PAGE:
The white privilege afforded by racial capitalism that Wing describes is of course real, and yet it is not meted out equally. The current system isn’t serving the needs of poor white communities. There were about 65 million poor and low-income white people in the United States before the pandemic. In the South, poverty rates among rural white people are much higher than they are among whites residing in cities, due to declines in jobs such as mining that once provided decent wages. Poor white people who live at or below the poverty level watch their loved ones struggle with hunger, low wages, no access to healthcare, and no access to quality housing because of disinvestment in their communities.

The Right heavily and strategically invests in making sure poor and working-class white people maintain allegiance to white solidarity – the commitment that white people have made to defending white supremacy both consciously and unconsciously, even when this solidarity has negative material consequences in their lives.

Linda Burnham raised this in the lead-up to the 2016 election in an article first posted on Organizing Upgrade in the context of Trump’s rise, but it is just as salient today: “The power of the right cannot be undercut unless a large segment of its base is broken off. Obviously this is a long-term proposition, but whatever tactical moves we and others make in this electoral cycle, we need to retain this lesson into the indefinite future: white rage is lethal to democracy and progress and if we’re not organizing white folks around their suffering, we can be sure that someone else is.”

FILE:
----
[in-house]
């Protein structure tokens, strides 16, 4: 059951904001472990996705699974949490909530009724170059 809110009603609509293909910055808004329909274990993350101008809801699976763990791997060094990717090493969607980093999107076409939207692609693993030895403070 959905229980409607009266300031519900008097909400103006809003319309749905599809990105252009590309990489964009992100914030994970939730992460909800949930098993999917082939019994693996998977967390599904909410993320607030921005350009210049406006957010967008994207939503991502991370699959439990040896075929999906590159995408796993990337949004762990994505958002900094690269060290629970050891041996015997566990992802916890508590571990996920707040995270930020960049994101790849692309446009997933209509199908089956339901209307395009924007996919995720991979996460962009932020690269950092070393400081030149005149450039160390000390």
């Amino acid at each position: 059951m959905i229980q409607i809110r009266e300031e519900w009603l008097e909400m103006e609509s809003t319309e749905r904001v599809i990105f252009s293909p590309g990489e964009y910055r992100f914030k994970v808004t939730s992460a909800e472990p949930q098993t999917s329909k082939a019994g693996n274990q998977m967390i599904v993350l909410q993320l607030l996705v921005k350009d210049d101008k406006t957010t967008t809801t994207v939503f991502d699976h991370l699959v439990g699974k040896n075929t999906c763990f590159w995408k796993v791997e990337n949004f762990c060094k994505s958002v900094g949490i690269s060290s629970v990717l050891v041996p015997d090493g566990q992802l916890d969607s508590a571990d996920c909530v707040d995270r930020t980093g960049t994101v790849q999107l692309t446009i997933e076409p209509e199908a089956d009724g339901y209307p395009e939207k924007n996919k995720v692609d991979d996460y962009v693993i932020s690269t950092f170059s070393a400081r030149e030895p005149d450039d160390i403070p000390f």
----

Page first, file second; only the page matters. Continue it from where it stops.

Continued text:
Organizing poor white people into multiracial formations at scale without falling prey to the class reductionism that ignores race is enormously complex – something no one on the left has cracked yet.

Solidarity between poor whites and people of color has been seen as threatening to those in power since the beginnings of this country. Racial hierarchy was codified after Bacon’s Rebellion, when a wealthy and powerful elite realized that solidarity between enslaved Africans and white (mostly Irish) immigrants threatened the status quo system of its time. Michelle Alexander, Robin D.G. Kelley and others share in depth in the Facing History series about the early stages of the white cross-class solidarity focused on in Wing’s article. Anti-Blackness and white supremacy have been used as a strategy to divide and conquer organized groups of poor and working-class people since colonization and slavery, and have held us all back throughout the history of this country.